Matthew Frank poses with his new book, Barolo

Dylan Graham

Matthew Frank poses with his new book, “Barolo”

Patrick Nothaft

Two years after earning a bachelor’s degree from the University of Illinois, Grand Valley State Writing Professor Matt Frank found a job in Northern Italy’s scenic wine country.

The work was hard – the 12-hour days left his hands callused and bruised. The pay wasn’t much – his wages were food and wine. His housing was nothing to brag about – he lived in a tent.

Then there were the helicopters – the Italian Military Police-operated choppers that raid vineyards across the Northern Italian countryside looking for undocumented workers such as Frank.

In his 2010 food memoir, “Barolo,” Frank chronicles the seven months he spent illegally harvesting grapes on the property of famed Italian vintner Luciano Sandrone.

He said his passion for a good meal and a good trip carried him across the Atlantic Ocean to work on a steep hill in Barolo, Italy – almost 5,000 miles from his hometown of Chicago.

Barolo, a town with a population of 646 and a reputation for exporting $400 bottles of wine and white truffles that cost more than a round-trip flight to Italy, is a food writer’s paradise.

However, Frank was not raised eating cr?®me brulee from a silver spoon. He learned the difference between bold and bland the hard way.

Growing up, his parents both held full-time jobs and paid very little attention to the kitchen. When they did cook, they turned to the microwave.

“My dad would scramble some eggs and microwave these awful, awful omelets, and they would just blow up into this sort of puffy, rubber, wagon-wheel of egg,” Frank said.

His parents’ affinity for irradiated omelets and TV dinners led him to approach food in a way that conflicted with his family’s idea of a balanced diet.

“It manifested itself as some sort of teenage rebellion – learning to cook and eat well and shun my parents’ ways,” he said. “I didn’t get into spray-painting my name on the undersides of overpasses or playing mailbox baseball or breaking car windows.”

For fifteen years, Frank immersed himself in the food industry, first as an 11-year-old washing dishes in a Chicago chicken joint, then flipping eggs in a diner/bowling alley in Juneau, Alaska, and eventually apprenticing under gourmet chef Charlie Trotter at his Chicago restaurant.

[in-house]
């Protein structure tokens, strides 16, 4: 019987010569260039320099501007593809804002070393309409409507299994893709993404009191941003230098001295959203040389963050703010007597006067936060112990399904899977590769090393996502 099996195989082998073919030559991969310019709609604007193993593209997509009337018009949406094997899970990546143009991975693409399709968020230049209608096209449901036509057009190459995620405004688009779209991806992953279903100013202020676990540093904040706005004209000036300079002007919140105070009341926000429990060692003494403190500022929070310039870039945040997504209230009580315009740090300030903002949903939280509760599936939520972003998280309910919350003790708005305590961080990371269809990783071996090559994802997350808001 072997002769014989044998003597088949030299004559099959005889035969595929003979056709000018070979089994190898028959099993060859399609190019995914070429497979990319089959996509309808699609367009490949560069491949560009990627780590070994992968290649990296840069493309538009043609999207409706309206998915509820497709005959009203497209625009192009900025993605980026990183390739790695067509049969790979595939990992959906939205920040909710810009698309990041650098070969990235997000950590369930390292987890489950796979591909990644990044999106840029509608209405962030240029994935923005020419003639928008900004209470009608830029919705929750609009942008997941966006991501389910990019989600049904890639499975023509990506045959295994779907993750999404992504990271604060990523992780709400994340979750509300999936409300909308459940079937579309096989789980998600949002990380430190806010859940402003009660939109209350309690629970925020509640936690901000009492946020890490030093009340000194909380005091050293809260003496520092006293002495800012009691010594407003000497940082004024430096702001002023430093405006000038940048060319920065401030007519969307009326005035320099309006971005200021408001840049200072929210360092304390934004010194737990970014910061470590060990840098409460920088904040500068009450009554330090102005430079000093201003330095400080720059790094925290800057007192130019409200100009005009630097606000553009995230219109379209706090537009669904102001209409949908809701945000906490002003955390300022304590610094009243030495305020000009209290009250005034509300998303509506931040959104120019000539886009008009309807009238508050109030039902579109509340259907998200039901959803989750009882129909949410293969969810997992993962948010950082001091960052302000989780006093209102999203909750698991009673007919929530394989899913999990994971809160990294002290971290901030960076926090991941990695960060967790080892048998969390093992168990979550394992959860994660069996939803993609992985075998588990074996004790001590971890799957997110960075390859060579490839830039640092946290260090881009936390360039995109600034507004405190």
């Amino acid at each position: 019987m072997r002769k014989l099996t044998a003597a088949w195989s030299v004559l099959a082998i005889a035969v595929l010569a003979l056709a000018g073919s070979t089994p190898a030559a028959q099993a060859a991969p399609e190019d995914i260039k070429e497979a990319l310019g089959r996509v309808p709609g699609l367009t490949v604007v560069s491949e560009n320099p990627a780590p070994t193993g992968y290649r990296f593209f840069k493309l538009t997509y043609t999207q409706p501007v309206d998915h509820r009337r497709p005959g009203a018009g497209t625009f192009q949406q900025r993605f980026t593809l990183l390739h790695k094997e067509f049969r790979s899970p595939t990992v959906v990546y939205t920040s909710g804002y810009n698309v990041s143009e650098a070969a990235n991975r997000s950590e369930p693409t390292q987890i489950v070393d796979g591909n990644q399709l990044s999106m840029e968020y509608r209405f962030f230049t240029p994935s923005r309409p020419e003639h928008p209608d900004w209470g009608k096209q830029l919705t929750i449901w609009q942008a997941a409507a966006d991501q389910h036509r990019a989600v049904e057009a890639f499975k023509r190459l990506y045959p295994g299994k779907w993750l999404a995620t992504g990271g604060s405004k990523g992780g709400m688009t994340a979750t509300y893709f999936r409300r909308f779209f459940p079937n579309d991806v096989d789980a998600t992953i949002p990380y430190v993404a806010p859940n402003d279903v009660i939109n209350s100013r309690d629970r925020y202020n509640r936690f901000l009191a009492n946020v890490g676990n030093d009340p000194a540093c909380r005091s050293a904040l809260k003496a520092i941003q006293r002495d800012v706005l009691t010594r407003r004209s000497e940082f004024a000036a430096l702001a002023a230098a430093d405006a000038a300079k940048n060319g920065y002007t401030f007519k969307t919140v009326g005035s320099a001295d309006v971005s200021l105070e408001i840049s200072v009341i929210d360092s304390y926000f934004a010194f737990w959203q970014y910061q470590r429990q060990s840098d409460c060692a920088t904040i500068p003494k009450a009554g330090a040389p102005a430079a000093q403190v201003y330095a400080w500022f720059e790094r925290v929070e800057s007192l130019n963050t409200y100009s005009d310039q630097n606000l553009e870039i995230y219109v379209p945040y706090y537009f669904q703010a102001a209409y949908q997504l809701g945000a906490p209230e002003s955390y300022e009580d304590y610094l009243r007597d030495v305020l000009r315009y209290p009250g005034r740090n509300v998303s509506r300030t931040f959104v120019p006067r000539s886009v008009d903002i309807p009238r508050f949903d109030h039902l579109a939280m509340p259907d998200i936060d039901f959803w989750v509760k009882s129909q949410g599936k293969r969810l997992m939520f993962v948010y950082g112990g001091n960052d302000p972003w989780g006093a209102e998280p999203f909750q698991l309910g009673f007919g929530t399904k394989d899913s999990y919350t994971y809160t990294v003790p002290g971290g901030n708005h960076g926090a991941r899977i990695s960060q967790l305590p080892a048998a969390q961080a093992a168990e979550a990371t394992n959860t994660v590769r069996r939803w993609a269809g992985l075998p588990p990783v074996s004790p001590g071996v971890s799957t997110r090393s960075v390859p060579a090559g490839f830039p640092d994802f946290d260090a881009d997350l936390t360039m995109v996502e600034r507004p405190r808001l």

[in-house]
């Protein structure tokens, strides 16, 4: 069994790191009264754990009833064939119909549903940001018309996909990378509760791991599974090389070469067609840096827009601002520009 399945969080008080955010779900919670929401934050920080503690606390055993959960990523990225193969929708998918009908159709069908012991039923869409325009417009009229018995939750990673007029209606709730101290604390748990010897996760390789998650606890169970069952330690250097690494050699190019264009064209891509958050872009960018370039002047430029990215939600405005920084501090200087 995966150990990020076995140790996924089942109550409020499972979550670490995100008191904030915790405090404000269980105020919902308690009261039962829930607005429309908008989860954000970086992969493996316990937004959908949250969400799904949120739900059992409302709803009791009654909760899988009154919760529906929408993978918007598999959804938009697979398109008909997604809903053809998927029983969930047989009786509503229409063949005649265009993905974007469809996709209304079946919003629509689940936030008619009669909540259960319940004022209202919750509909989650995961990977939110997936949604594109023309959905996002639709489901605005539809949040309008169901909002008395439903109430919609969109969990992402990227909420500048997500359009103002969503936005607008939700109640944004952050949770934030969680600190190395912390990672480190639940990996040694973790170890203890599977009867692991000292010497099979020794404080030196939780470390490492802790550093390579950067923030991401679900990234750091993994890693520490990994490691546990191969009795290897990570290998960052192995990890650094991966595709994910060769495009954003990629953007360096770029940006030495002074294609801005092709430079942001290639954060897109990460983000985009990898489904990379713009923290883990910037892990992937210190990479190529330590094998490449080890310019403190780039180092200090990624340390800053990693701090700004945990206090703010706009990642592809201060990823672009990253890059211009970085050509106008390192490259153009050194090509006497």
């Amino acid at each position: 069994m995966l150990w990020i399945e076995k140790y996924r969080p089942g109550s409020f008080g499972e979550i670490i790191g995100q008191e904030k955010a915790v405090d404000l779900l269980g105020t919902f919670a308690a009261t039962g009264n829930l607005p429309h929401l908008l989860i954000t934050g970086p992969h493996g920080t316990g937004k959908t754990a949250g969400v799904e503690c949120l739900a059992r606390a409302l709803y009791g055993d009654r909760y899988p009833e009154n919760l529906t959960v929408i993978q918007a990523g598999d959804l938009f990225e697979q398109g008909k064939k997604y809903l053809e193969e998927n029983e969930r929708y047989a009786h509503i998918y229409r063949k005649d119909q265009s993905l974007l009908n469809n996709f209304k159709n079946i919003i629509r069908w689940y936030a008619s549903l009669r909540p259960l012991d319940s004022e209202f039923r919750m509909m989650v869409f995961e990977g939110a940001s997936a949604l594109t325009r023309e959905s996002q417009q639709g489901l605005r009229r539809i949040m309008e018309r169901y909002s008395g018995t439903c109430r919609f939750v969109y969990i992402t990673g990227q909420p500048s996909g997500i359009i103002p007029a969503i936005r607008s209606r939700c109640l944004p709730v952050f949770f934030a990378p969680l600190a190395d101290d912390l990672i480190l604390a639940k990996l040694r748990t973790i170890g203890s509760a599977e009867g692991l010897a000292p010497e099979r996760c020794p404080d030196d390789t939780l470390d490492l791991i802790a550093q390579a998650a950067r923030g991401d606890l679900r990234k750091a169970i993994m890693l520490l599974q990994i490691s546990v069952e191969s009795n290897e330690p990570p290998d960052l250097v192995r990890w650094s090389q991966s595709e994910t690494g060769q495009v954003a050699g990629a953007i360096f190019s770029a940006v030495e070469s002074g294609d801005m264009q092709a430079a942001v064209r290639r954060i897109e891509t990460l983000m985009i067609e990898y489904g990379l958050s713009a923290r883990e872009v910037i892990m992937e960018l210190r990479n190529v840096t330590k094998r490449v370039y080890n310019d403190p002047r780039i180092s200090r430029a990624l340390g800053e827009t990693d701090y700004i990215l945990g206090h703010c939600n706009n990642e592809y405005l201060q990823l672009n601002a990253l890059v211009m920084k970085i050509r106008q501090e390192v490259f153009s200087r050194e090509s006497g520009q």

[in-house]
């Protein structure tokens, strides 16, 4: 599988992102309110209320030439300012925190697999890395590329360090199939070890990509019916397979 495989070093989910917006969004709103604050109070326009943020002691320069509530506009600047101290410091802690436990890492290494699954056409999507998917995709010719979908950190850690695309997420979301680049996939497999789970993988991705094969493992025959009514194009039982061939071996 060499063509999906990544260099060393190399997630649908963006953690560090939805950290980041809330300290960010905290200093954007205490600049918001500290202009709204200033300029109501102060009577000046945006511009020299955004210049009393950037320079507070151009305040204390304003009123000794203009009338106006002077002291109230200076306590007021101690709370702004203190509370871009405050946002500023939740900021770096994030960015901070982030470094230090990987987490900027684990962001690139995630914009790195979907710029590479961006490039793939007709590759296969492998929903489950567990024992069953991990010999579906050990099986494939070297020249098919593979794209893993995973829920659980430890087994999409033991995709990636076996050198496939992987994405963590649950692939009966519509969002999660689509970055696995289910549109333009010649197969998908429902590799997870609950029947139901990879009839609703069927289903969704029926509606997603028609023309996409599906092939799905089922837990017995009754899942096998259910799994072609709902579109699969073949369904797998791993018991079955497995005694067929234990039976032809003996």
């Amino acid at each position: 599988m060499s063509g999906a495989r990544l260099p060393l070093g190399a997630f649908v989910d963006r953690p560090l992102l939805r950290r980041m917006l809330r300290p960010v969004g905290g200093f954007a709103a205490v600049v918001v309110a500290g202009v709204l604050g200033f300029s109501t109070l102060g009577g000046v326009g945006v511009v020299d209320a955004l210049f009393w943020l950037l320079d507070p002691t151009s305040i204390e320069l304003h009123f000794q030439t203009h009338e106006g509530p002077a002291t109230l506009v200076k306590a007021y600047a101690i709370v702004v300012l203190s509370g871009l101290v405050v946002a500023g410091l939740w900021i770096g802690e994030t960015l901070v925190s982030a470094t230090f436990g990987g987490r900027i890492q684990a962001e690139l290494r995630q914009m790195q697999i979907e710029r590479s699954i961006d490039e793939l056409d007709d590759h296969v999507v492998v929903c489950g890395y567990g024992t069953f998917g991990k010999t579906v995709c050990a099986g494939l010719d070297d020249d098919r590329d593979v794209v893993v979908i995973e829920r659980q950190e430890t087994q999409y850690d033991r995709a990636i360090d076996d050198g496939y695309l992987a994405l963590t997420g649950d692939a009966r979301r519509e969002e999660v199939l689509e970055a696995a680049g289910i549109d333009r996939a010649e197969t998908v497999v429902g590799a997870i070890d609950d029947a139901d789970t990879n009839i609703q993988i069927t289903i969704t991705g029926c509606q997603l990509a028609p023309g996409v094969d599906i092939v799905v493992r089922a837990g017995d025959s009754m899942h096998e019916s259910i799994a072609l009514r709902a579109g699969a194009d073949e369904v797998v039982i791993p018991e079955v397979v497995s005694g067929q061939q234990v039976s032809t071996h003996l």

During his restaurant work, Frank honed his writing ability and eventually developed the skills needed to get published in “The Huffington Post,” “The New Republic” and “The Best Food Writing Anthology.”

“The imaginative alchemy of creating a certain dish is similar to the imaginative alchemy involved in writing a poem or a piece of creative nonfiction,” he said. “Often times it involves taking two seemingly dissimilar things – in the writing world its themes or concrete images, in the food world its two dissimilar ingredients – and working to find a bridge to make them work.”

University of Illinois Creative Writing Professor Mike Madonick, who taught Frank during his undergrad years, says that the Chicago native cannot pass up a reasonable urge to pursue a learning experience.

“Matt told me that he had to miss some classes because he had the opportunity to drive down to New Orleans and meet Emeril Lagasse,” Madonick said. “I couldn’t believe that he couldn’t lie, but the worst thing I could do was to stop him.”

For his upcoming book, scheduled for a 2012 release, Frank traveled to Northern California to learn more about treatment options for his mother, who was diagnosed with cancer in 2006. In “Pot Farm,” Frank again describes his experience clipping plants, this time as a trimmer on a medical marijuana farm.

“It’s beneficial to anyone to immerse oneself in one place for an extended period of time,” Frank said.

For college students looking to find their inner food connoisseur, Frank recommends bi-weekly trips to the Grand Rapids farmers market on Fulton and Fuller, which peddles fresh, local ingredients for cheaper prices than the “depressing Family Fare fluorescent-and-preservative stink.”

“And a good quality home-cooked burger, on good bread, is cheaper than any McAbomination,” he added.

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